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State v. Potter

The Court of Appeals of Washington, Division Two
May 18, 1982
31 Wn. App. 883 (Wash. Ct. App. 1982)

Summary

holding that "proof of reckless endangerment through use of an automobile will always establish reckless driving"

Summary of this case from Hopson v. State

Opinion

No. 4423-4-II.

May 18, 1982.

[1] Criminal Law — Evidence — Other Offenses — Discretion of Court. A trial court has discretion under ER 404(b) to determine the admissibility of a criminal defendant's prior criminal activity by weighing the relevance of the evidence against its prejudicial impact.

[2] Criminal Law — Former Jeopardy — Same Offense — Division of Criminal Act. The constitutional prohibition against placing a defendant twice in jeopardy cannot be circumvented by basing multiple charges on the division of a single criminal event into separate temporal segments.

[3] Criminal Law — Former Jeopardy — Same Offense — Test — Application. The test for determining whether multiple charges resulting in consecutive sentences violate the double jeopardy clause is whether each of the offenses requires proof of a fact which the other does not. This test is used as an aid in determining legislative intent, and it must be applied, not abstractly, but in the context of the events as they actually occurred.

[4] Criminal Law — Former Jeopardy — Applicability — Resolution of Doubts. Doubt as to the validity of multiple punishments under the double jeopardy clause should be resolved in favor of single punishment.

Nature of Action: The defendant was charged with reckless driving, reckless endangerment, and possession of marijuana following a high speed chase.

Superior Court: The Superior Court for Mason County, No. C-812, Gerry L. Alexander, J., on September 27, 1979, entered a judgment on verdicts of guilty of all the charges and imposed consecutive sentences for reckless driving and reckless endangerment.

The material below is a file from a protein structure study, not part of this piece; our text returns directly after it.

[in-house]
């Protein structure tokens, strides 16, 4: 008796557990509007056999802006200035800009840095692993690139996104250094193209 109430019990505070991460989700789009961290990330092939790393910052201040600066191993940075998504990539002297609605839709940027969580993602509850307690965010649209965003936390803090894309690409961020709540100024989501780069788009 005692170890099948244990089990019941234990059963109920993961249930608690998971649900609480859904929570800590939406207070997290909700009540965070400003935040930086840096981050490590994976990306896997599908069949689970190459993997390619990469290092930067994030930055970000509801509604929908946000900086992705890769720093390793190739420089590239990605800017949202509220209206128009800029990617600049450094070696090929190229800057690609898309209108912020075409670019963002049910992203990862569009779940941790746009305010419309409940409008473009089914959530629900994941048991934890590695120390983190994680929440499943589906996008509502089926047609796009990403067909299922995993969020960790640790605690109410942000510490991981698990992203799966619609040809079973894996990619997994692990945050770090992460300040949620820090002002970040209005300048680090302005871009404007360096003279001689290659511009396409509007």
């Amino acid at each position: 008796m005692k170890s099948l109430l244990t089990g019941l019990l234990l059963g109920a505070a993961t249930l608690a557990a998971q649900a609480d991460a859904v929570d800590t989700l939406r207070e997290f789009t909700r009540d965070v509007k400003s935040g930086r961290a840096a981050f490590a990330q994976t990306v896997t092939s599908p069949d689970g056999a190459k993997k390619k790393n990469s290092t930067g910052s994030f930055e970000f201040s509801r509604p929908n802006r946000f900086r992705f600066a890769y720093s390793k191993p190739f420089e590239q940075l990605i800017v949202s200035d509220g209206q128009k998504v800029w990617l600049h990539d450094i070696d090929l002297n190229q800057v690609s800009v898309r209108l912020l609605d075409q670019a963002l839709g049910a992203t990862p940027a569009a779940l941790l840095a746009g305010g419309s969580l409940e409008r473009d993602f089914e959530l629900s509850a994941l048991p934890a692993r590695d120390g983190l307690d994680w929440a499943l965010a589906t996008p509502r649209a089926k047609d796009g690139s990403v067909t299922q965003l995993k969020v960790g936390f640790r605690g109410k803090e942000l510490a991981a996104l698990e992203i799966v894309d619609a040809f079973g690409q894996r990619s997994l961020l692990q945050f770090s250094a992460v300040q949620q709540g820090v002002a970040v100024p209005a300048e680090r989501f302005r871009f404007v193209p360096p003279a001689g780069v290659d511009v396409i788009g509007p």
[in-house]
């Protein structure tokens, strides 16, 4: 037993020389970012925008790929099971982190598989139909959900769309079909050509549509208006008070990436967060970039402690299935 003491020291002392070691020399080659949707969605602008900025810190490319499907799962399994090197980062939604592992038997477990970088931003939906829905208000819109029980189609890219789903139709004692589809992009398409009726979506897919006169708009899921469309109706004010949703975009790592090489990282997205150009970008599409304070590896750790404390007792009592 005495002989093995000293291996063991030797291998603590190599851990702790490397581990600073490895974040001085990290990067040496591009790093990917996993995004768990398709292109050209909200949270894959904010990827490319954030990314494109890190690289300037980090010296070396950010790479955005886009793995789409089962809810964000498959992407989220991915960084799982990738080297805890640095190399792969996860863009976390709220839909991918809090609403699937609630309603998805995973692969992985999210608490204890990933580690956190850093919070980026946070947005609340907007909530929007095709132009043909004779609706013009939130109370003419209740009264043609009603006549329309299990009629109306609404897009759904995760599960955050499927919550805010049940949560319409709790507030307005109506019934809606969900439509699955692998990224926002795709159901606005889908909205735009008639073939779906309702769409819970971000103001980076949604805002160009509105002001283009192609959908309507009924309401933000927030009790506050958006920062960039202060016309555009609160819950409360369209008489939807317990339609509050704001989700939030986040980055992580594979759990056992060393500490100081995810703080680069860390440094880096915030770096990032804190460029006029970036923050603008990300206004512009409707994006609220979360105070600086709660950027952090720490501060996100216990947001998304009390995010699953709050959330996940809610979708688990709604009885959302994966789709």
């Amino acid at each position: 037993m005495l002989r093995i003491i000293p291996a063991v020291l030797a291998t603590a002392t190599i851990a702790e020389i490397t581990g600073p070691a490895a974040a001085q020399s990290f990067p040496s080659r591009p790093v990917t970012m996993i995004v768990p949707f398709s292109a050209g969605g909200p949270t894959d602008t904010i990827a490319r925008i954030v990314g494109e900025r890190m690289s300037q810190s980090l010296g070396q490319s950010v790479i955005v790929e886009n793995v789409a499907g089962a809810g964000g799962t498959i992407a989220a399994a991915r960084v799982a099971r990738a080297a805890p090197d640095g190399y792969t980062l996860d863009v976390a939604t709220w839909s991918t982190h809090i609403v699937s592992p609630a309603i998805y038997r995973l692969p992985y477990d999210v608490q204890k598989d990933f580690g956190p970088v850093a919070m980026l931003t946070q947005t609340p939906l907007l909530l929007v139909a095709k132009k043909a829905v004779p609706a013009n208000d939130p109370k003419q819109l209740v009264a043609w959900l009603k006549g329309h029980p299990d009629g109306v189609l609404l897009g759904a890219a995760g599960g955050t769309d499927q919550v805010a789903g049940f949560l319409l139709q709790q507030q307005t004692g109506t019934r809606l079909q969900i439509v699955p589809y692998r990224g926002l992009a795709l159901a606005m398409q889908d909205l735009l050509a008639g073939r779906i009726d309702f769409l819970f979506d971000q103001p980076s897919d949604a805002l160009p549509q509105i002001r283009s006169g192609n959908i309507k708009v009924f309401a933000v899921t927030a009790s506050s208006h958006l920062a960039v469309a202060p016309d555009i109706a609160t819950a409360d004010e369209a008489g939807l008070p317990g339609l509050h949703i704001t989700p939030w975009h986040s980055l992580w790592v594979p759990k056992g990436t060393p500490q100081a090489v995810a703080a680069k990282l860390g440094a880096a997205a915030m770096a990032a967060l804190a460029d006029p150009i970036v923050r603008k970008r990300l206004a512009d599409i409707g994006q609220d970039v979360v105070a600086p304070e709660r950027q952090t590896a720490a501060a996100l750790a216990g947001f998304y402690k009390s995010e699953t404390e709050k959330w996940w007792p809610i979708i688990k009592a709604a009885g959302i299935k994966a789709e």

Court of Appeals: Holding that under the circumstances the constitutional double jeopardy prohibition precluded multiple punishment for reckless driving and reckless endangerment, the court affirms the convictions but vacates the sentence for reckless driving.

D.H. Clark, for appellant.

Richard C. Adamson, for respondent.


Terry Potter appeals from consecutive sentences for reckless driving and reckless endangerment. We affirm the sentence for reckless endangerment and vacate the sentence for reckless driving.

On December 16, 1978, Mason County officers, prompted by what appeared to be excessive speed and a missing tail-light, gave chase to defendant's car. After reaching speeds of 90 to 105 miles per hour, defendant's vehicle pulled to a stop at the Deer Creek Store. As the officers drew in behind defendant with all emergency equipment operating and prepared to exit their vehicle, defendant took to the highway again. There followed a 22-mile chase during which defendant at one point slammed on his brakes in such a fashion as to cause a near collision with his pursuers. The pursuit was punctuated further by the ramming of defendant's vehicle by a police car in an attempt to stop the chase and by defendant's running of a roadblock before being stopped. After an August 1979 jury trial defendant was found guilty of reckless driving, reckless endangerment and possession of marijuana. Consecutive terms of imprisonment were imposed for reckless driving and reckless endangerment. This appeal followed.

At trial an Ocean Shores police officer was permitted, over defendant's objection, to testify that 22 months earlier defendant had been involved in a similar incident in that coastal town. On appeal defendant challenges the admission of details concerning the Ocean Shores episode and the constitutionality of imposing consecutive sentences for reckless driving and reckless endangerment.

[1] As to the first issue we find no error. ER 404(b) governs and reads as follows:

Other Crimes, Wrongs, or Acts. Evidence of other crimes, wrongs, or acts is not admissible to prove the character of a person in order to show that he acted in conformity therewith. It may, however, be admissible for other purposes, such as proof of motive, opportunity, intent, preparation, plan, knowledge, identity, or absence of mistake or accident.

See also State v. Goebel, 36 Wn.2d 367, 218 P.2d 300 (1950). Here the defense was predicated on the theory that defendant was not aware he was being pursued by police officers and did not intend either to elude them or cause a collision. Evidence of the similar escapade at Ocean Shores was admissible to prove defendant's reckless mental state and the absence of mistake or accident. As shown by the record, the trial court carefully weighed the relevance of the evidence against its prejudicial impact before allowing its admission. See Comment to ER 404(b) and see State v. Tharp, 96 Wn.2d 591, 637 P.2d 961 (1981). We find no abuse of discretion.